Macular Hole

In one in 10 000 patients per year, abnormal pulling of the vitreous at the centre of the macula, pulls a hole on the macula and consequently causes loss of central vision and perceived distortion around the area of vision loss. Unless this is repaired with an operation within one year (preferably within a few months), central vision may not be restored. Surgery for a macular hole is generally straightforward. It involves removing the vitreous with an operation called vitrectomy, peeling of the natural innermost membrane of the macula called the ILM (Internal limiting membrane) and the injection of a gas bubble in the eye which allows surface tension on the retinal tissue to stretch the ends of the hole and close the defect. Patients  with a macular hole in one eye have a risk of 1:10 of developing a macular hole in the other eye.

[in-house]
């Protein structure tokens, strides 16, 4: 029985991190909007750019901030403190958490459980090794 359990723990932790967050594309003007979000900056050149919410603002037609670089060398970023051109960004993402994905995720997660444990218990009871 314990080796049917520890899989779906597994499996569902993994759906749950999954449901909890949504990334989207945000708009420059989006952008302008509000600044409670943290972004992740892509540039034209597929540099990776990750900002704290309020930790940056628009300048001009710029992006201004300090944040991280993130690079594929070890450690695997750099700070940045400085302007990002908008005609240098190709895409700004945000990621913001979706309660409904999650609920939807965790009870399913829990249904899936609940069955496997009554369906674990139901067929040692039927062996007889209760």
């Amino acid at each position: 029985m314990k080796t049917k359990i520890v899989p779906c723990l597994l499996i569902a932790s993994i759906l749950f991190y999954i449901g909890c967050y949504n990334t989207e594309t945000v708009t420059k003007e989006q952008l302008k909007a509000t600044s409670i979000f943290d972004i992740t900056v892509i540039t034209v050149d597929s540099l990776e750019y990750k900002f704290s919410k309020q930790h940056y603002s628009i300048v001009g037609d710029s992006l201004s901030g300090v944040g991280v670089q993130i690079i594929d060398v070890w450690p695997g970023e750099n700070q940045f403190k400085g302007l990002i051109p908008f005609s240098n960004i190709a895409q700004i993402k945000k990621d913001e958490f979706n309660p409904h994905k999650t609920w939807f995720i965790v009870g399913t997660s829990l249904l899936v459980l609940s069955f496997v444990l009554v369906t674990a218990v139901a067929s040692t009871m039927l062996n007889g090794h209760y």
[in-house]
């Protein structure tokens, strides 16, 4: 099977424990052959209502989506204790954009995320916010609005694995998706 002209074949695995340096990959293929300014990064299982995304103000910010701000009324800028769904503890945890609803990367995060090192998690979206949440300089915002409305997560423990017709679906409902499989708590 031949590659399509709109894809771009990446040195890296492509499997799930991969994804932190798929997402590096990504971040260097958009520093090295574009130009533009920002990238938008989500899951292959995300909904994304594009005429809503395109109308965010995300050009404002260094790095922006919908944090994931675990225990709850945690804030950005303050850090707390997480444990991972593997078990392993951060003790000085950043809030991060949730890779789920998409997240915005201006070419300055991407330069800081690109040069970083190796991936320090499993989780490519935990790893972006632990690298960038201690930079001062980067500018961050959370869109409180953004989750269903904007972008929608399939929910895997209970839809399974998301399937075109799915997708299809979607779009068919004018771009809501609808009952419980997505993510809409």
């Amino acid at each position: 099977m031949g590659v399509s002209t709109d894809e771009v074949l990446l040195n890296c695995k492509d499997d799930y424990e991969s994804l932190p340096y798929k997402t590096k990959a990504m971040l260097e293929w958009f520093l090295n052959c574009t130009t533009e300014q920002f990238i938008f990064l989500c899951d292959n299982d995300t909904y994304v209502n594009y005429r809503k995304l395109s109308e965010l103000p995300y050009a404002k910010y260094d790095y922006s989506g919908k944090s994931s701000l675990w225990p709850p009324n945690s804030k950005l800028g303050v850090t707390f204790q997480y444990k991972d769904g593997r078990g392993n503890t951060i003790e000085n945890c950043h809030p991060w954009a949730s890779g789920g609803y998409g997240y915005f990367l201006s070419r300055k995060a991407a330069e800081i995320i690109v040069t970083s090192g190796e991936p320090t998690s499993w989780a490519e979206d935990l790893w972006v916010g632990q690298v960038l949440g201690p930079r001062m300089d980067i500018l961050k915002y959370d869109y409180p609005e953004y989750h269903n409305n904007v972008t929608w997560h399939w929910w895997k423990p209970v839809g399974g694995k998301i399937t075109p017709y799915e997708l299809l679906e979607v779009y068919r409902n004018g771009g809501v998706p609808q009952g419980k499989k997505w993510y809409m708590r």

In the left eye of this patient (top row), there is pulling of the vitreous on the centre of the macula. The patient may or may not notice any changes in their vision. The first symptoms usually consist of distorted areas in the central vision.

In the right eye of the same patient (bottom row), the vitreous  has pulled a hole on the centre of the macula, The patient will notice a defect in the central vision with surrounding distortion of vision. 

This is an educational video by the European Society of Vitreoretinal Surgeons

Note: The advice in the video for face down positioning after surgery no longer holds for the majority of macular hole repairs